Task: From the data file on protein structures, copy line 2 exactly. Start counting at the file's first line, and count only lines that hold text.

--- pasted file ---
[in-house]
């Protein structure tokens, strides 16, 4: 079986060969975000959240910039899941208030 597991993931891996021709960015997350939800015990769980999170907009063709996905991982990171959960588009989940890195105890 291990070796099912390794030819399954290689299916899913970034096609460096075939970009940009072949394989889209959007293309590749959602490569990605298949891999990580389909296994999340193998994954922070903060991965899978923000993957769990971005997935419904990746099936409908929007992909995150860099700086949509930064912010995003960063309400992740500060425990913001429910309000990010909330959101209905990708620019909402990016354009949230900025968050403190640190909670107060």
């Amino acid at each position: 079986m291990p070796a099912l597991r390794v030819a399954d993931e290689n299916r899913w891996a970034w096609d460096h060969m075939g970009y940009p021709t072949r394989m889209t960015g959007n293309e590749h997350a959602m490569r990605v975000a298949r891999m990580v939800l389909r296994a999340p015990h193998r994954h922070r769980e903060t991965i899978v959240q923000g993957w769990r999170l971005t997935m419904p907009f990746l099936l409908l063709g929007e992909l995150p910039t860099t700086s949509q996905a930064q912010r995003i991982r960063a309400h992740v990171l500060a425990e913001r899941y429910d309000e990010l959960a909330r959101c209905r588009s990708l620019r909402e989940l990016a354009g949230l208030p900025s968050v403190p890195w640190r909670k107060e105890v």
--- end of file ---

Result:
């Protein structure tokens, strides 16, 4: 079986060969975000959240910039899941208030 597991993931891996021709960015997350939800015990769980999170907009063709996905991982990171959960588009989940890195105890 291990070796099912390794030819399954290689299916899913970034096609460096075939970009940009072949394989889209959007293309590749959602490569990605298949891999990580389909296994999340193998994954922070903060991965899978923000993957769990971005997935419904990746099936409908929007992909995150860099700086949509930064912010995003960063309400992740500060425990913001429910309000990010909330959101209905990708620019909402990016354009949230900025968050403190640190909670107060």